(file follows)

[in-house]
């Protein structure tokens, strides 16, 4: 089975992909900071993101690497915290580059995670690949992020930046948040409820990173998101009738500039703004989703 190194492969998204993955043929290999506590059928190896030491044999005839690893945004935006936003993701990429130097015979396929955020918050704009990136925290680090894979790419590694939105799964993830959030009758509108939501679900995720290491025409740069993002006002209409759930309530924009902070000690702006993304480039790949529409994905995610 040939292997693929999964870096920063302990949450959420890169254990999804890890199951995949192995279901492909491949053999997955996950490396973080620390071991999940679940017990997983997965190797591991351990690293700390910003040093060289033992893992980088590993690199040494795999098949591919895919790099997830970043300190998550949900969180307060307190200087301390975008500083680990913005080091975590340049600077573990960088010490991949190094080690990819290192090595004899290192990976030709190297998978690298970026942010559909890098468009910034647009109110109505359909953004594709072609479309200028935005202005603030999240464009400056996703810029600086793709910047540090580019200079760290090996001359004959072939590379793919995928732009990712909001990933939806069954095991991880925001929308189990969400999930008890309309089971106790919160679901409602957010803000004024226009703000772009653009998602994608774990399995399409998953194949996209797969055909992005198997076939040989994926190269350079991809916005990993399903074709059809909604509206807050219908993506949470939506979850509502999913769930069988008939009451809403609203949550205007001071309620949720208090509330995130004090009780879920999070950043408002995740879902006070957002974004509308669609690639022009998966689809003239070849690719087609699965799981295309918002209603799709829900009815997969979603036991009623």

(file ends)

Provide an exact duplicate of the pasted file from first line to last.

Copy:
[in-house]
């Protein structure tokens, strides 16, 4: 089975992909900071993101690497915290580059995670690949992020930046948040409820990173998101009738500039703004989703 190194492969998204993955043929290999506590059928190896030491044999005839690893945004935006936003993701990429130097015979396929955020918050704009990136925290680090894979790419590694939105799964993830959030009758509108939501679900995720290491025409740069993002006002209409759930309530924009902070000690702006993304480039790949529409994905995610 040939292997693929999964870096920063302990949450959420890169254990999804890890199951995949192995279901492909491949053999997955996950490396973080620390071991999940679940017990997983997965190797591991351990690293700390910003040093060289033992893992980088590993690199040494795999098949591919895919790099997830970043300190998550949900969180307060307190200087301390975008500083680990913005080091975590340049600077573990960088010490991949190094080690990819290192090595004899290192990976030709190297998978690298970026942010559909890098468009910034647009109110109505359909953004594709072609479309200028935005202005603030999240464009400056996703810029600086793709910047540090580019200079760290090996001359004959072939590379793919995928732009990712909001990933939806069954095991991880925001929308189990969400999930008890309309089971106790919160679901409602957010803000004024226009703000772009653009998602994608774990399995399409998953194949996209797969055909992005198997076939040989994926190269350079991809916005990993399903074709059809909604509206807050219908993506949470939506979850509502999913769930069988008939009451809403609203949550205007001071309620949720208090509330995130004090009780879920999070950043408002995740879902006070957002974004509308669609690639022009998966689809003239070849690719087609699965799981295309918002209603799709829900009815997969979603036991009623």